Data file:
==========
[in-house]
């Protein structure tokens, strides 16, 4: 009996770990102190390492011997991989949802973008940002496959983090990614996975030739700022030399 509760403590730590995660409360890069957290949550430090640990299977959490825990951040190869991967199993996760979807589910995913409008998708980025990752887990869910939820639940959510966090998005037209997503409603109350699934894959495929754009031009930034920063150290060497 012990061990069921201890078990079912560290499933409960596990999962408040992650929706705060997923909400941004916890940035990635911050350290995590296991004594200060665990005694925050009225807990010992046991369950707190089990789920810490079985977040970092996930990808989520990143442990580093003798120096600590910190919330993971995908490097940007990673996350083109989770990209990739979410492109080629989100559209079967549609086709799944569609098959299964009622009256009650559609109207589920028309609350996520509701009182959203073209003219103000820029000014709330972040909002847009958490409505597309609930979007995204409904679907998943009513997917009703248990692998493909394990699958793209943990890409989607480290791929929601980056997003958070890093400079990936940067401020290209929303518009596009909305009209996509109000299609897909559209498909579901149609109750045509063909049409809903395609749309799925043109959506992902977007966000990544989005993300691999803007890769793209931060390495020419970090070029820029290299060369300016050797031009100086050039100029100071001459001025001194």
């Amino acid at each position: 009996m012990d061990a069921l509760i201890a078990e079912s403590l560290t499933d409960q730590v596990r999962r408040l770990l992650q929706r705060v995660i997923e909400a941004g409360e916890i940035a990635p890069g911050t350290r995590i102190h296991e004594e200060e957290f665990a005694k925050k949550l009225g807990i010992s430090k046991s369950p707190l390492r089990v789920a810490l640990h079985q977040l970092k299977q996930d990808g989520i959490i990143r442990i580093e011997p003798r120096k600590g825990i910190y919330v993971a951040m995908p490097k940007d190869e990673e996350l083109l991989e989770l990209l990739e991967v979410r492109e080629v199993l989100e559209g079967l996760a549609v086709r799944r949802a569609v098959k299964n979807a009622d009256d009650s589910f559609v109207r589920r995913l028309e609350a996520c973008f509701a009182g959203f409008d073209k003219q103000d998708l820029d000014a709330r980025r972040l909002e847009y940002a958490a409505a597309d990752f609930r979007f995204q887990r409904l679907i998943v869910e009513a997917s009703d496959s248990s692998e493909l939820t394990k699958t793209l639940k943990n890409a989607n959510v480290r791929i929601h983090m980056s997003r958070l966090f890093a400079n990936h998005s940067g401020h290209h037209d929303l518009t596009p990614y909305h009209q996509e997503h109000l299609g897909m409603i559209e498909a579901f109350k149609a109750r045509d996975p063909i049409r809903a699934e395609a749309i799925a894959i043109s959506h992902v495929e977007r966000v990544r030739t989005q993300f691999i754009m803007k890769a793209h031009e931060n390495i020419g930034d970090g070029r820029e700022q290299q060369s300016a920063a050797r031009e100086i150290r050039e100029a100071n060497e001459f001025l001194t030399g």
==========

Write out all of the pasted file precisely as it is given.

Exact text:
[in-house]
């Protein structure tokens, strides 16, 4: 009996770990102190390492011997991989949802973008940002496959983090990614996975030739700022030399 509760403590730590995660409360890069957290949550430090640990299977959490825990951040190869991967199993996760979807589910995913409008998708980025990752887990869910939820639940959510966090998005037209997503409603109350699934894959495929754009031009930034920063150290060497 012990061990069921201890078990079912560290499933409960596990999962408040992650929706705060997923909400941004916890940035990635911050350290995590296991004594200060665990005694925050009225807990010992046991369950707190089990789920810490079985977040970092996930990808989520990143442990580093003798120096600590910190919330993971995908490097940007990673996350083109989770990209990739979410492109080629989100559209079967549609086709799944569609098959299964009622009256009650559609109207589920028309609350996520509701009182959203073209003219103000820029000014709330972040909002847009958490409505597309609930979007995204409904679907998943009513997917009703248990692998493909394990699958793209943990890409989607480290791929929601980056997003958070890093400079990936940067401020290209929303518009596009909305009209996509109000299609897909559209498909579901149609109750045509063909049409809903395609749309799925043109959506992902977007966000990544989005993300691999803007890769793209931060390495020419970090070029820029290299060369300016050797031009100086050039100029100071001459001025001194």
């Amino acid at each position: 009996m012990d061990a069921l509760i201890a078990e079912s403590l560290t499933d409960q730590v596990r999962r408040l770990l992650q929706r705060v995660i997923e909400a941004g409360e916890i940035a990635p890069g911050t350290r995590i102190h296991e004594e200060e957290f665990a005694k925050k949550l009225g807990i010992s430090k046991s369950p707190l390492r089990v789920a810490l640990h079985q977040l970092k299977q996930d990808g989520i959490i990143r442990i580093e011997p003798r120096k600590g825990i910190y919330v993971a951040m995908p490097k940007d190869e990673e996350l083109l991989e989770l990209l990739e991967v979410r492109e080629v199993l989100e559209g079967l996760a549609v086709r799944r949802a569609v098959k299964n979807a009622d009256d009650s589910f559609v109207r589920r995913l028309e609350a996520c973008f509701a009182g959203f409008d073209k003219q103000d998708l820029d000014a709330r980025r972040l909002e847009y940002a958490a409505a597309d990752f609930r979007f995204q887990r409904l679907i998943v869910e009513a997917s009703d496959s248990s692998e493909l939820t394990k699958t793209l639940k943990n890409a989607n959510v480290r791929i929601h983090m980056s997003r958070l966090f890093a400079n990936h998005s940067g401020h290209h037209d929303l518009t596009p990614y909305h009209q996509e997503h109000l299609g897909m409603i559209e498909a579901f109350k149609a109750r045509d996975p063909i049409r809903a699934e395609a749309i799925a894959i043109s959506h992902v495929e977007r966000v990544r030739t989005q993300f691999i754009m803007k890769a793209h031009e931060n390495i020419g930034d970090g070029r820029e700022q290299q060369s300016a920063a050797r031009e100086i150290r050039e100029a100071n060497e001459f001025l001194t030399g």